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Comparison of solid tissue sequencing and liquid biopsy accuracy in identification of clinically relevant gene mutations and rearrangements in lung adenocarcinomas

Lin, Lawrence Hsu; Allison, Douglas H R; Feng, Yang; Jour, George; Park, Kyung; Zhou, Fang; Moreira, Andre L; Shen, Guomiao; Feng, Xiaojun; Sabari, Joshua; Velcheti, Vamsidhar; Snuderl, Matija; Cotzia, Paolo
Screening for therapeutic targets is standard of care in the management of advanced non-small cell lung cancer. However, most molecular assays utilize tumor tissue, which may not always be available. "Liquid biopsies" are plasma-based next generation sequencing (NGS) assays that use circulating tumor DNA to identify relevant targets. To compare the sensitivity, specificity, and accuracy of a plasma-based NGS assay to solid-tumor-based NGS we retrospectively analyzed sequencing results of 100 sequential patients with lung adenocarcinoma at our institution who had received concurrent testing with both a solid-tissue-based NGS assay and a commercially available plasma-based NGS assay. Patients represented both new diagnoses (79%) and disease progression on treatment (21%); the majority (83%) had stage IV disease. Tissue-NGS identified 74 clinically relevant mutations, including 52 therapeutic targets, a sensitivity of 94.8%, while plasma-NGS identified 41 clinically relevant mutations, a sensitivity of 52.6% (p < 0.001). Tissue-NGS showed significantly higher sensitivity and accuracy across multiple patient subgroups, both in newly diagnosed and treated patients, as well as in metastatic and nonmetastatic disease. Discrepant cases involved hotspot mutations and actionable fusions including those in EGFR, ALK, and NTRK1. In summary, tissue-NGS detects significantly more clinically relevant alterations and therapeutic targets compared to plasma-NGS, suggesting that tissue-NGS should be the preferred method for molecular testing of lung adenocarcinoma when tissue is available. Plasma-NGS can still play an important role when tissue testing is not possible. However, given its low sensitivity, a negative result should be confirmed with a tissue-based assay.
PMID: 34362997
ISSN: 1530-0285
CID: 4979862

Correction to: The Devil's in the Details: Discrepancy Between Biopsy Thickness and Final Pathology in Acral Melanoma

Lee, Ann Y; Friedman, Erica B; Sun, James; Potdar, Aishwarya; Daou, Hala; Farrow, Norma E; Farley, Clara R; Vetto, John T; Han, Dale; Tariq, Marvi; Shapiro, Richard; Beasley, Georgia; Contreras, Carlo M; Osman, Iman; Lowe, Michael; Zager, Jonathan S; Berman, Russell S
PMID: 33893602
ISSN: 1534-4681
CID: 4889162

The "Great Debate" at Melanoma Bridge 2020: December, 5th, 2020

Ascierto, P A; Atkins, M B; Eggermont, A M; Gershenwald, J E; Grob, J -J; Hamid, O; Sondak, V K; Sosman, J A; Tawbi, H A; Weber, J S; Caraco, C; Osman, I; Puzanov, I
The Great Debate session at the 2020 Melanoma Bridge virtual congress (December 3rd-5th, Italy) featured counterpoint views from experts on five specific controversial issues in melanoma. The debates considered whether or not innate immunity is important in the response to cancer and immunotherapy, how useful are the revised American Joint Committee on Cancer (AJCC) classification for the staging of patients, the use of sentinel node biopsy for staging patients, the use of triplet combination of targeted therapy plus immunotherapy versus combined immunotherapy, and the respective benefits of neoadjuvant versus adjuvant therapy. As is usual with Bridge congresses, the debates were assigned by meeting Chairs and positions taken by experts during the debates may not have necessarily reflected their own personal opinion.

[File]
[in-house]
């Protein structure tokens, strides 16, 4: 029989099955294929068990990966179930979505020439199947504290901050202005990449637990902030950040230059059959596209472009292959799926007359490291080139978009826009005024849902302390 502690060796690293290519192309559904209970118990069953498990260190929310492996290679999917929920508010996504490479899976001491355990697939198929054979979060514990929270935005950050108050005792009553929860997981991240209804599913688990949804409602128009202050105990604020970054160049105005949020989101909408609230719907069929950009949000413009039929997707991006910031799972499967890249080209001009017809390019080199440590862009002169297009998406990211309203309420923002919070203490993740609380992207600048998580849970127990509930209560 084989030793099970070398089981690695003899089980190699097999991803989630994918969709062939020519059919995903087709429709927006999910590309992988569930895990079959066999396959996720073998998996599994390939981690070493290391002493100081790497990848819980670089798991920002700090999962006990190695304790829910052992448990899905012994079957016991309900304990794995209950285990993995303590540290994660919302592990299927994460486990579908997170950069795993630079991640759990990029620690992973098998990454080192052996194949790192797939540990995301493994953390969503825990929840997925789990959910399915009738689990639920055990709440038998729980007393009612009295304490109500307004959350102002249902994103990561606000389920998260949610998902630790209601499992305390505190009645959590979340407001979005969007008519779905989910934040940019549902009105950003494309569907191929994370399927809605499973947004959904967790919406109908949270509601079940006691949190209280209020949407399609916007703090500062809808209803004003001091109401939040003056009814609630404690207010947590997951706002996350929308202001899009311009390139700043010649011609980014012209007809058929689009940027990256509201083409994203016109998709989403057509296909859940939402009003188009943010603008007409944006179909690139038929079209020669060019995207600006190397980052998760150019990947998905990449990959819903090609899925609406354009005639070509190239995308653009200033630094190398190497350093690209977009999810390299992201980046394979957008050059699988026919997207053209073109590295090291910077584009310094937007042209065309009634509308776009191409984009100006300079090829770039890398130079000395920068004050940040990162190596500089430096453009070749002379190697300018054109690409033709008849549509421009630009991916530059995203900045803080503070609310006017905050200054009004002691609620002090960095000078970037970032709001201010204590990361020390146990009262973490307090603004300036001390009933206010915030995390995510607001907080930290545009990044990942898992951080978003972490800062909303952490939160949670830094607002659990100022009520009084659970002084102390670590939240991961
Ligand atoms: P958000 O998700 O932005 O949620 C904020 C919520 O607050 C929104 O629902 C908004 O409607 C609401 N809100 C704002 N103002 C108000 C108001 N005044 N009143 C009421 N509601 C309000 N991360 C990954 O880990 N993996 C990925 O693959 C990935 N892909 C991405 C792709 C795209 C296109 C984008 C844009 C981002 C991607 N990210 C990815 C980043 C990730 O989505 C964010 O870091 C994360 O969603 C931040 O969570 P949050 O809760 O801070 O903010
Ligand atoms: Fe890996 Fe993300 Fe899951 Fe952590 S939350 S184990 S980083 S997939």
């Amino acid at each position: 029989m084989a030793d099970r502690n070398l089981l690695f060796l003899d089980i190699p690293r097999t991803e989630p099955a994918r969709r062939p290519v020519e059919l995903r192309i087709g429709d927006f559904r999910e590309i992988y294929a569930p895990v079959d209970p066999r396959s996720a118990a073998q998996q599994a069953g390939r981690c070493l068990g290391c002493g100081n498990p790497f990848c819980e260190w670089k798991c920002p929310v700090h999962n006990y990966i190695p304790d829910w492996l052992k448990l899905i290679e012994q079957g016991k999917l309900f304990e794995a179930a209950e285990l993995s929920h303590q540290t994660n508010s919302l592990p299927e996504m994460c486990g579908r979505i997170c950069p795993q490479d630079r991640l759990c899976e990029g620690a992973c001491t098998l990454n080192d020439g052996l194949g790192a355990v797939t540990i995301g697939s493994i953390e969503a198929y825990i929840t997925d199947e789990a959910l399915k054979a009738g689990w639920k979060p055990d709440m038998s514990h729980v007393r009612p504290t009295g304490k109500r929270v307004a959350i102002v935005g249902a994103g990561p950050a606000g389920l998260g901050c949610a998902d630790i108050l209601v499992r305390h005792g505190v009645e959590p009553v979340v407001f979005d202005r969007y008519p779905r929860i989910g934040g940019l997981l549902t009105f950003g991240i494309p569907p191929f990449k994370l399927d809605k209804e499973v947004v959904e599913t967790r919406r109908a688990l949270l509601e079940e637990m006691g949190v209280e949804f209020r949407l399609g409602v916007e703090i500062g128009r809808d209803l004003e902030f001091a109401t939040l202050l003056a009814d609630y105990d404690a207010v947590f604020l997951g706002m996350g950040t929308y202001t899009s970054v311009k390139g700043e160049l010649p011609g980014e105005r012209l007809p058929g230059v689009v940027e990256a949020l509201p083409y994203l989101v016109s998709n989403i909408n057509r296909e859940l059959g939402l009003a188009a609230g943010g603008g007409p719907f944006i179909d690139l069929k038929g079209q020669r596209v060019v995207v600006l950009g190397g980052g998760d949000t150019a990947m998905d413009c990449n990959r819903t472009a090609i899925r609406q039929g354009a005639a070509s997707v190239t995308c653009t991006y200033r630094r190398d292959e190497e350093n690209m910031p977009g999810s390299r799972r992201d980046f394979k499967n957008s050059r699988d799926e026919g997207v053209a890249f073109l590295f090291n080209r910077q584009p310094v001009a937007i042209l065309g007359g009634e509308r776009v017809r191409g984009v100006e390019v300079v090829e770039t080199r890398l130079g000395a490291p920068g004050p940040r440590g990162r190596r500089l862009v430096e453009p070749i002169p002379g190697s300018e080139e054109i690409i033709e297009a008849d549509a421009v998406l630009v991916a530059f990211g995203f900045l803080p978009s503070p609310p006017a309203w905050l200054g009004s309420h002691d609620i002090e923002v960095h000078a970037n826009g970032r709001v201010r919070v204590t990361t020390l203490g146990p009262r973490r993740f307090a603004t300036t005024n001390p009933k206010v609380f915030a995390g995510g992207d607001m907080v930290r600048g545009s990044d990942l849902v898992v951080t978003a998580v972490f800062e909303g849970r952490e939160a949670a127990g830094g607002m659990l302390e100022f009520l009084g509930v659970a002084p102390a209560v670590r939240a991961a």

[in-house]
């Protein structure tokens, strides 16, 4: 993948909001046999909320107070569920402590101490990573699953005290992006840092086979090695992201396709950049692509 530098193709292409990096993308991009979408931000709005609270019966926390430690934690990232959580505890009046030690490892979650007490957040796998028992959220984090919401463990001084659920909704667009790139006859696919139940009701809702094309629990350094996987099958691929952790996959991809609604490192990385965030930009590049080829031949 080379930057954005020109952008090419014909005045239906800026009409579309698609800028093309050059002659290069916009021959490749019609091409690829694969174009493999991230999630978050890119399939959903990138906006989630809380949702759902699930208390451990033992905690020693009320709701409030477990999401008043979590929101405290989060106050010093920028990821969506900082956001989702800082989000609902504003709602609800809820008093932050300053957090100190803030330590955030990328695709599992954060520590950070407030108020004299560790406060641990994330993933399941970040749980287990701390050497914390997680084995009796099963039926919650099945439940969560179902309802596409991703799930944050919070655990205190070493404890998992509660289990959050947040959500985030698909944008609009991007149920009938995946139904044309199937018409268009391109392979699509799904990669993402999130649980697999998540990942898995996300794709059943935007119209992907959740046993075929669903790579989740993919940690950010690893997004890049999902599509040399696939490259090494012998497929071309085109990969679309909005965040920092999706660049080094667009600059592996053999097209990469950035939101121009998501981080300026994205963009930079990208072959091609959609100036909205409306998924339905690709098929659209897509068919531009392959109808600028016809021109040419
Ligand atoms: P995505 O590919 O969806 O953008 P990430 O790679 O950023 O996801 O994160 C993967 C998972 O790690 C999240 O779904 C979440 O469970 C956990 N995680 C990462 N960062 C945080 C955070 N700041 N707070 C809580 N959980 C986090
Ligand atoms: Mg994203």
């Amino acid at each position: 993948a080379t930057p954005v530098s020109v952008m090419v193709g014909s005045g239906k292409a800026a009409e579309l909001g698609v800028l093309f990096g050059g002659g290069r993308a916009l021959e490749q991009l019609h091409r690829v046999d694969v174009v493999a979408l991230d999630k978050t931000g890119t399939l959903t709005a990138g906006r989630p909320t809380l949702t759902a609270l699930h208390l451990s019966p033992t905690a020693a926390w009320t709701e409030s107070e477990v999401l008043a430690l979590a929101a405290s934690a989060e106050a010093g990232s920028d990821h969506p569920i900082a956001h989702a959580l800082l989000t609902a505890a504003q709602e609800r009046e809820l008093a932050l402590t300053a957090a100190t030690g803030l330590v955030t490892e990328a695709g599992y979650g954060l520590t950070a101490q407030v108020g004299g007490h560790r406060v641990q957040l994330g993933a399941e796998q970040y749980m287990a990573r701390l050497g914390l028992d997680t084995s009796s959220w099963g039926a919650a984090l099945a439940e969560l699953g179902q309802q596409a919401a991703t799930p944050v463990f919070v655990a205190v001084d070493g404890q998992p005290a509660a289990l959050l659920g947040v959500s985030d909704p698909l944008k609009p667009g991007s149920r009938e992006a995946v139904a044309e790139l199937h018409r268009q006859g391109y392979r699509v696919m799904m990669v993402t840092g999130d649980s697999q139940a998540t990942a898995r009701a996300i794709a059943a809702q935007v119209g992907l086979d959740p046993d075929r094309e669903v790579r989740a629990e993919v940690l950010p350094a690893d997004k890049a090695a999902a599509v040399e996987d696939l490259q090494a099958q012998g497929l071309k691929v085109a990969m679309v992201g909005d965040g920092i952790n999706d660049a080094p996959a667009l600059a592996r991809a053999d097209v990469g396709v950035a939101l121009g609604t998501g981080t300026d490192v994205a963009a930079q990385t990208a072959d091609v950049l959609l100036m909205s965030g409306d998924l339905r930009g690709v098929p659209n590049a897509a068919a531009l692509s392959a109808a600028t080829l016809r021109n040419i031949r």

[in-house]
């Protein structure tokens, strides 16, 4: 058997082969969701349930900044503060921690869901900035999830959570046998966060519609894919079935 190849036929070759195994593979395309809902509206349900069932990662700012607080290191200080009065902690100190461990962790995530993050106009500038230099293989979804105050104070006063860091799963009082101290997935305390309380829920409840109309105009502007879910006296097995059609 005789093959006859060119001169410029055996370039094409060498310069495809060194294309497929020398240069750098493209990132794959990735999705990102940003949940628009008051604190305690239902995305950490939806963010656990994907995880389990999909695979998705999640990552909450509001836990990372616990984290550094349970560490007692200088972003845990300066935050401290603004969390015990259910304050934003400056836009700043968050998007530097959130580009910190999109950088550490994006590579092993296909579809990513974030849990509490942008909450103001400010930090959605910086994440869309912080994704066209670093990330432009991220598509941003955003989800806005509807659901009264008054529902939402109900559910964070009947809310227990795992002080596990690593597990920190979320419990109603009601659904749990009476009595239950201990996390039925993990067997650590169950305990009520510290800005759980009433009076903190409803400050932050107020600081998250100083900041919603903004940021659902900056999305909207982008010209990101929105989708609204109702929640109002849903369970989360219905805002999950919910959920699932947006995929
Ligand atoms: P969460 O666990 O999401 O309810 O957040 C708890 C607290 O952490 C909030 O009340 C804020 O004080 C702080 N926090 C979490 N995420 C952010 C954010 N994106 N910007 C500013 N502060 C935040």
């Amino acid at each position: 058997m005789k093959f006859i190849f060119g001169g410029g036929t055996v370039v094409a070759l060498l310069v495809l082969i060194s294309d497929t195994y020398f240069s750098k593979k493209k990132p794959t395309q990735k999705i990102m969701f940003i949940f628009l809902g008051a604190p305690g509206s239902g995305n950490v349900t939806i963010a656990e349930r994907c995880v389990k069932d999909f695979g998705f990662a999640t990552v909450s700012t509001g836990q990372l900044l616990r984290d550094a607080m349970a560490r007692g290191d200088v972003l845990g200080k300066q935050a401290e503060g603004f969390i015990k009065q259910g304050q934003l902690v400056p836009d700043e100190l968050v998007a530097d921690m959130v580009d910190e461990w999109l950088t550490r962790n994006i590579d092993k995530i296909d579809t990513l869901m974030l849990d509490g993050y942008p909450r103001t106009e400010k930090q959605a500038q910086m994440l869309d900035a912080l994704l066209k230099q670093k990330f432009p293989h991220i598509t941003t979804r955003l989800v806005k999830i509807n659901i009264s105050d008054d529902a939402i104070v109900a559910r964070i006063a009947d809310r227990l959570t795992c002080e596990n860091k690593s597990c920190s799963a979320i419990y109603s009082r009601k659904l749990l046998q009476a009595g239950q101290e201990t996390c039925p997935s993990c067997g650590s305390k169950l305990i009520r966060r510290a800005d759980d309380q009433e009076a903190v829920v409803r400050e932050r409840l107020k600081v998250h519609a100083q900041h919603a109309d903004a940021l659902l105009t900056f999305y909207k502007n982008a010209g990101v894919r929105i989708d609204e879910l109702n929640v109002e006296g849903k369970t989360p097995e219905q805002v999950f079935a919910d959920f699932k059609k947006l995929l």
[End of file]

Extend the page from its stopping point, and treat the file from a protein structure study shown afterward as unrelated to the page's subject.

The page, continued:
ISSN: 1479-5876
CID: 4864402

Targeting the Atf7ip-Setdb1 Complex Augments Antitumor Immunity by Boosting Tumor Immunogenicity

Hu, Hai; Khodadadi-Jamayran, Alireza; Dolgalev, Igor; Cho, Hyunwoo; Badri, Sana; Chiriboga, Luis A; Zeck, Briana; Lopez De Rodas Gregorio, Miguel; Dowling, Catríona M; Labbe, Kristen; Deng, Jiehui; Chen, Ting; Zhang, Hua; Zappile, Paul; Chen, Ze; Ueberheide, Beatrix; Karatza, Angeliki; Han, Han; Ranieri, Michela; Tang, Sittinon; Jour, George; Osman, Iman; Sucker, Antje; Schadendorf, Dirk; Tsirigos, Aristotelis; Schalper, Kurt A; Velcheti, Vamsidhar; Huang, Hsin-Yi; Jin, Yujuan; Ji, Hongbin; Poirier, John T; Li, Fei; Wong, Kwok-Kin
Substantial progress has been made in understanding how tumors escape immune surveillance. However, few measures to counteract tumor immune evasion have been developed. Suppression of tumor antigen expression is a common adaptive mechanism that cancers use to evade detection and destruction by the immune system. Epigenetic modifications play a critical role in various aspects of immune invasion, including the regulation of tumor antigen expression. To identify epigenetic regulators of tumor antigen expression, we established a transplantable syngeneic tumor model of immune escape with silenced antigen expression and used this system as a platform for a CRISPR-Cas9 suppressor screen for genes encoding epigenetic modifiers. We found that disruption of the genes encoding either of the chromatin modifiers activating transcription factor 7-interacting protein (Atf7ip) or its interacting partner SET domain bifurcated histone lysine methyltransferase 1 (Setdb1) in tumor cells restored tumor antigen expression. This resulted in augmented tumor immunogenicity concomitant with elevated endogenous retroviral (ERV) antigens and mRNA intron retention. ERV disinhibition was associated with a robust type I interferon response and increased T-cell infiltration, leading to rejection of cells lacking intact Atf7ip or Setdb1. ATF7IP or SETDB1 expression inversely correlated with antigen processing and presentation pathways, interferon signaling, and T-cell infiltration and cytotoxicity in human cancers. Our results provide a rationale for targeting Atf7ip or Setdb1 in cancer immunotherapy.